Mac OS X is a fairly flexible system, at least in some areas. In others, though, getting OS X to change its behavior is nearly impossible. Consider the “system-level” folders such as Applications, Library, and Users, for example. While you can try to rename them in the Finder, OS X will gently let you know that you don’t have the rights to make that change. Sure, you can use the Terminal and force a rename, but that’s just inviting disaster—many programs are hard-coded to look for folders with specific names, and will break badly if you rename those folders.
A similar issue exists with the folders within your user’s folder. While you can freely rename these folders in the Finder, you may get unexpected results from certain programs if you do so. So does that mean you’re stuck with the Apple-provided folder names forever? Nope; it just means you need to work with some of OS X’s behind-the-scenes abilities to get the job done. You won’t be able to see your new names from within an application (Open and Save dialogs, for instance, will show the folders’ original names, as will the Terminal), but in the Finder, your new names will be displayed in all their glory, as seen in this movie.
See how Desktop became The Floor and Music changed into Tunez? Also notice that I didn’t rename the Library folder; you can change as many or as few names as you wish. The best part about this solution is that it’s 100% transparent to applications, so they’ll all continue to work, regardless of how creative you get with your folder names. Here’s how to create your own set of customized folder names.
Customizing Restricted Folder Names
In the Finder, open the top-level System folder, then navigate into the following sub-folders: Library: CoreServices: SystemFolderLocalizations: en.lproj (or the folder for your chosen language). This folder contains the file that stores certain system folders’ names. Leave this window open when you get there, as we’ll use it a bit later.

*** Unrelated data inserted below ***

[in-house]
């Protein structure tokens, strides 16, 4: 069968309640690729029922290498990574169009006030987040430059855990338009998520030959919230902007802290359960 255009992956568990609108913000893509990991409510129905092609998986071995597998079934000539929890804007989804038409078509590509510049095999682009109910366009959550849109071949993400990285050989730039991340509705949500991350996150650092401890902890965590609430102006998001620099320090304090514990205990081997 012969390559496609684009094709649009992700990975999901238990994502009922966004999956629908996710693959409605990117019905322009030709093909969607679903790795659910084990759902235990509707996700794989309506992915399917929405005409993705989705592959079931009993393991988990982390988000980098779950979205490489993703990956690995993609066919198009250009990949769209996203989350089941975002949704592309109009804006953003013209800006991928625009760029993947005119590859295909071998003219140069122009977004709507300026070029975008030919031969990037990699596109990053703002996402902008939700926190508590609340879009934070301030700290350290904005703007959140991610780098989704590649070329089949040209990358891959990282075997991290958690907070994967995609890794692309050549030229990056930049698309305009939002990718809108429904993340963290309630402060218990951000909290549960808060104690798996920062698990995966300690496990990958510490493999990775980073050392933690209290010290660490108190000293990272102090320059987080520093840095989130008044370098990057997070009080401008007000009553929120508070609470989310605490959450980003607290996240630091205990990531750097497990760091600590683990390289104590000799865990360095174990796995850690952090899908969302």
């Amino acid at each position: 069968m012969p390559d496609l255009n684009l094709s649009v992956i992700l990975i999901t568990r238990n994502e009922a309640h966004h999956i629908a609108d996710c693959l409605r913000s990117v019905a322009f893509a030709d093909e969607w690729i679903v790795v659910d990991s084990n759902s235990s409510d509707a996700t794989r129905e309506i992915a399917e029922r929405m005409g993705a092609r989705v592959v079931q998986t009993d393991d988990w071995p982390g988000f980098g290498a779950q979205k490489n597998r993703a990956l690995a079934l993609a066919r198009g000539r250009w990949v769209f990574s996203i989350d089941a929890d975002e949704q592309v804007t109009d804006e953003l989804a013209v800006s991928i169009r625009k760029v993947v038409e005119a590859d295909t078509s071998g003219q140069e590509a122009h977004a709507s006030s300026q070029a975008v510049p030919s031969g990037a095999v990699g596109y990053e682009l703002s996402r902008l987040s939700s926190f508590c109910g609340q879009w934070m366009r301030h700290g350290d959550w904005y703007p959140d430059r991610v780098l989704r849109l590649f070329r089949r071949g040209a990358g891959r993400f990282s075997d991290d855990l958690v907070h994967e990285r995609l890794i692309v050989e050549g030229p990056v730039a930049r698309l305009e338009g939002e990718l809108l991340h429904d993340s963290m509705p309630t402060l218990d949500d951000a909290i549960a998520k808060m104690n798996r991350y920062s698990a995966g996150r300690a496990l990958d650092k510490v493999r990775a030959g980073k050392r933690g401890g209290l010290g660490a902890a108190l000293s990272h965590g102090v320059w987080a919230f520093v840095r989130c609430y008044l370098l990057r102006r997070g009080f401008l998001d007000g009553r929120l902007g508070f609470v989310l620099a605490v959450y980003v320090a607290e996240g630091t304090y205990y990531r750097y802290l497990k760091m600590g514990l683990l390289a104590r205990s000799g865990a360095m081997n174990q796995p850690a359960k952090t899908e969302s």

Inside the en.lproj folder, you’ll find a file called SystemFolderLocalizations.strings. Drag this file to your Desktop; since it’s a system-owned file, you’ll automatically create a copy of the file. Now select the copy on your Desktop and hit Command-D (File: Duplicate) to create another copy. Move this copy to a safe location; it’s your backup of the original unedited file.
Now drag and drop the SystemFolderLocalizations.strings file from your Desktop onto TextEdit. If you have the Developer Tools installed, you can double-click the file, and Xcode will open. In either case, you’ll soon see the file on your screen; the first part should look like this (depending on which version of OS X you’re using, the actual content may vary a little):
/* Top-level folders */ "System" = "System"; "Applications" = "Applications"; "Library" = "Library"; "Users" = "Users"; "Shared" = "Shared"; "Network" = "Network"; ...
What you’re actually seeing is a table of translations. Behind the scenes, Mac OS X maintains a list of the original names of certain folders (on the left side of the equals sign in each row), along with the names you actually see in the Finder (on the right side). To rename any given folder, then, all you do is type a new name on the right-hand-side of the entry for the desired folder. To rename folder’s within your user’s folder, look for the /* Folders in user homes section. As an example, here’s the section of the code I used to create the above modifications: